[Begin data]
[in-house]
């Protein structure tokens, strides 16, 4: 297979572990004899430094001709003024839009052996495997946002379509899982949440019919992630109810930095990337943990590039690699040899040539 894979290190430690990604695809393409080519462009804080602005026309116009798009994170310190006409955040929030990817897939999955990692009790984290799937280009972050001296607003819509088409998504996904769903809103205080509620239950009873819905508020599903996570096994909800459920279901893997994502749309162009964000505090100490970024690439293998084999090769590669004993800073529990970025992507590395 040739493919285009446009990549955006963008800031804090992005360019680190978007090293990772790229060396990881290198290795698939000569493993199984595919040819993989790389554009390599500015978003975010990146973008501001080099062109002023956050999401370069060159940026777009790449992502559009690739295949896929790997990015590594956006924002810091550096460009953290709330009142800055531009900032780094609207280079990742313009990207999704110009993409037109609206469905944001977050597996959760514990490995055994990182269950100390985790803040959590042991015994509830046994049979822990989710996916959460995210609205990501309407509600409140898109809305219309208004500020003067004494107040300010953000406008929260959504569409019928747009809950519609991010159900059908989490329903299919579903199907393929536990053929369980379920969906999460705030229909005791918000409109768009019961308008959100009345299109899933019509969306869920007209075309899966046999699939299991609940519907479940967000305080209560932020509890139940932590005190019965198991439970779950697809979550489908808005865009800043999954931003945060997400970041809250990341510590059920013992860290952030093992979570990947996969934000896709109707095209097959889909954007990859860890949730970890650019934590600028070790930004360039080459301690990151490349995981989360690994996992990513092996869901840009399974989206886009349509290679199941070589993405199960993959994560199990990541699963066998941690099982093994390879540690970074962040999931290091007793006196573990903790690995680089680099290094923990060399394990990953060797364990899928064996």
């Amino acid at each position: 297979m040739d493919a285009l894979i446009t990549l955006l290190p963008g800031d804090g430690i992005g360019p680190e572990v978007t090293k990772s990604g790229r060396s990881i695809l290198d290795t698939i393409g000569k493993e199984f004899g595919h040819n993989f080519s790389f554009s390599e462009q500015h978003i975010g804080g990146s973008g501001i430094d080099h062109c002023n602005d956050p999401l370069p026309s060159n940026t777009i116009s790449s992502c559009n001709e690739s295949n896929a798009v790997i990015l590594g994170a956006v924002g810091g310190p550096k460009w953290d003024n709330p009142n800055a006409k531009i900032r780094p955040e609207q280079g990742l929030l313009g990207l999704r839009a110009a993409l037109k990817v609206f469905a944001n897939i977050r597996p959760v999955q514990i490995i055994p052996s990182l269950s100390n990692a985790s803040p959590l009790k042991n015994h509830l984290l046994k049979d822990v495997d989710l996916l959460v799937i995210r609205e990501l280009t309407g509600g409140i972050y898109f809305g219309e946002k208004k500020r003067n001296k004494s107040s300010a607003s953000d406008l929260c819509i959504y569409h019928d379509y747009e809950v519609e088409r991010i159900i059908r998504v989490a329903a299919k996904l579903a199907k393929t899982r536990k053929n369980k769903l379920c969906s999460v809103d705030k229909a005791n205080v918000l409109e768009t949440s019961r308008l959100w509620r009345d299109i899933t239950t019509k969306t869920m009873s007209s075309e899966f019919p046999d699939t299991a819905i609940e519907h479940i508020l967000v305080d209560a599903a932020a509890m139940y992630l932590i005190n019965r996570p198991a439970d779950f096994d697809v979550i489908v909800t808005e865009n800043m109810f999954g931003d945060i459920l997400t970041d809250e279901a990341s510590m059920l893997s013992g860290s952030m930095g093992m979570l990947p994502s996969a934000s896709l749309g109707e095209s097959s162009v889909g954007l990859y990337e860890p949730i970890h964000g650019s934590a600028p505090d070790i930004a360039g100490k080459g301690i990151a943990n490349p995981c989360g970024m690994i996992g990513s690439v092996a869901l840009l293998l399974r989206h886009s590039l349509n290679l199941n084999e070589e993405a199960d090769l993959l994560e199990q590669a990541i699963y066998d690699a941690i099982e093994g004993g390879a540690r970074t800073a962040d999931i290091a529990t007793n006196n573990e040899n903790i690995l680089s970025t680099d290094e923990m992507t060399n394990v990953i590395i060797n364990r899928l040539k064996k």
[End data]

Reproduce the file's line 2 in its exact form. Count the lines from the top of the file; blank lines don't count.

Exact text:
């Protein structure tokens, strides 16, 4: 297979572990004899430094001709003024839009052996495997946002379509899982949440019919992630109810930095990337943990590039690699040899040539 894979290190430690990604695809393409080519462009804080602005026309116009798009994170310190006409955040929030990817897939999955990692009790984290799937280009972050001296607003819509088409998504996904769903809103205080509620239950009873819905508020599903996570096994909800459920279901893997994502749309162009964000505090100490970024690439293998084999090769590669004993800073529990970025992507590395 040739493919285009446009990549955006963008800031804090992005360019680190978007090293990772790229060396990881290198290795698939000569493993199984595919040819993989790389554009390599500015978003975010990146973008501001080099062109002023956050999401370069060159940026777009790449992502559009690739295949896929790997990015590594956006924002810091550096460009953290709330009142800055531009900032780094609207280079990742313009990207999704110009993409037109609206469905944001977050597996959760514990490995055994990182269950100390985790803040959590042991015994509830046994049979822990989710996916959460995210609205990501309407509600409140898109809305219309208004500020003067004494107040300010953000406008929260959504569409019928747009809950519609991010159900059908989490329903299919579903199907393929536990053929369980379920969906999460705030229909005791918000409109768009019961308008959100009345299109899933019509969306869920007209075309899966046999699939299991609940519907479940967000305080209560932020509890139940932590005190019965198991439970779950697809979550489908808005865009800043999954931003945060997400970041809250990341510590059920013992860290952030093992979570990947996969934000896709109707095209097959889909954007990859860890949730970890650019934590600028070790930004360039080459301690990151490349995981989360690994996992990513092996869901840009399974989206886009349509290679199941070589993405199960993959994560199990990541699963066998941690099982093994390879540690970074962040999931290091007793006196573990903790690995680089680099290094923990060399394990990953060797364990899928064996």